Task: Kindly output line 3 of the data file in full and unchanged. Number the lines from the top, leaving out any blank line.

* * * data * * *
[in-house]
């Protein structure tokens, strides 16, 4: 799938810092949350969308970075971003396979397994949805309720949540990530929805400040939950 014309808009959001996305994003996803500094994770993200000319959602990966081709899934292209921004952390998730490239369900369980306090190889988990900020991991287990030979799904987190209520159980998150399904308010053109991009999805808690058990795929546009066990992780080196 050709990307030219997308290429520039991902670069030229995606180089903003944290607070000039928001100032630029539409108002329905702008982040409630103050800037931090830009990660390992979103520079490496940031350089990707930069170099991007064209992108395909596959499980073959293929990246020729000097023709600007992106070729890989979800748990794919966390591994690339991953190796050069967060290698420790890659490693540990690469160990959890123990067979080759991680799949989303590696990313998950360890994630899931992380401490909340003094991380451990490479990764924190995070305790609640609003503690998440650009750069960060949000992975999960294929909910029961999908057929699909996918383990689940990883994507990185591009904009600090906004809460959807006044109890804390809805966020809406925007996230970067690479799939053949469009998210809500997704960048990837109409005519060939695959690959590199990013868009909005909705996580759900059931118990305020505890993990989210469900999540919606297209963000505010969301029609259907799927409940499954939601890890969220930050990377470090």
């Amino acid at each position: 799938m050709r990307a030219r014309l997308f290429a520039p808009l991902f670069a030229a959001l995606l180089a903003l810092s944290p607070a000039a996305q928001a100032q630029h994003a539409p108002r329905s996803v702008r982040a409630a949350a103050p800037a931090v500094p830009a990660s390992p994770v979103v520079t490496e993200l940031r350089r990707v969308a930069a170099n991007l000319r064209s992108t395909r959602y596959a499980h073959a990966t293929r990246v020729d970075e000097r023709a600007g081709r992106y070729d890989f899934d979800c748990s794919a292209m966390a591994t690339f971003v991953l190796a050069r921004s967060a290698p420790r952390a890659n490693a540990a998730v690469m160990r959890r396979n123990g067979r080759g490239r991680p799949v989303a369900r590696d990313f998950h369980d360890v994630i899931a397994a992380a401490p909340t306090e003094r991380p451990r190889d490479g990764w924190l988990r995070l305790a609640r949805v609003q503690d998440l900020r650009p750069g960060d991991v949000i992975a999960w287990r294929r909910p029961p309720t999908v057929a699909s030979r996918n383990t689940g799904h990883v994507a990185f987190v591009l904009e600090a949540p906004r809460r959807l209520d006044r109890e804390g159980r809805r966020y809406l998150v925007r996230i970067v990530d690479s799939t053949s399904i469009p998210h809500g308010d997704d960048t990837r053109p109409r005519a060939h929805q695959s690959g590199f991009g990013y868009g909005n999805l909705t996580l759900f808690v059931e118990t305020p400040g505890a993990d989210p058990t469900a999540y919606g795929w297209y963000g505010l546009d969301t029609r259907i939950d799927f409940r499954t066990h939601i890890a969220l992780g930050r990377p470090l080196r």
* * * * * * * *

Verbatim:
């Amino acid at each position: 799938m050709r990307a030219r014309l997308f290429a520039p808009l991902f670069a030229a959001l995606l180089a903003l810092s944290p607070a000039a996305q928001a100032q630029h994003a539409p108002r329905s996803v702008r982040a409630a949350a103050p800037a931090v500094p830009a990660s390992p994770v979103v520079t490496e993200l940031r350089r990707v969308a930069a170099n991007l000319r064209s992108t395909r959602y596959a499980h073959a990966t293929r990246v020729d970075e000097r023709a600007g081709r992106y070729d890989f899934d979800c748990s794919a292209m966390a591994t690339f971003v991953l190796a050069r921004s967060a290698p420790r952390a890659n490693a540990a998730v690469m160990r959890r396979n123990g067979r080759g490239r991680p799949v989303a369900r590696d990313f998950h369980d360890v994630i899931a397994a992380a401490p909340t306090e003094r991380p451990r190889d490479g990764w924190l988990r995070l305790a609640r949805v609003q503690d998440l900020r650009p750069g960060d991991v949000i992975a999960w287990r294929r909910p029961p309720t999908v057929a699909s030979r996918n383990t689940g799904h990883v994507a990185f987190v591009l904009e600090a949540p906004r809460r959807l209520d006044r109890e804390g159980r809805r966020y809406l998150v925007r996230i970067v990530d690479s799939t053949s399904i469009p998210h809500g308010d997704d960048t990837r053109p109409r005519a060939h929805q695959s690959g590199f991009g990013y868009g909005n999805l909705t996580l759900f808690v059931e118990t305020p400040g505890a993990d989210p058990t469900a999540y919606g795929w297209y963000g505010l546009d969301t029609r259907i939950d799927f409940r499954t066990h939601i890890a969220l992780g930050r990377p470090l080196r």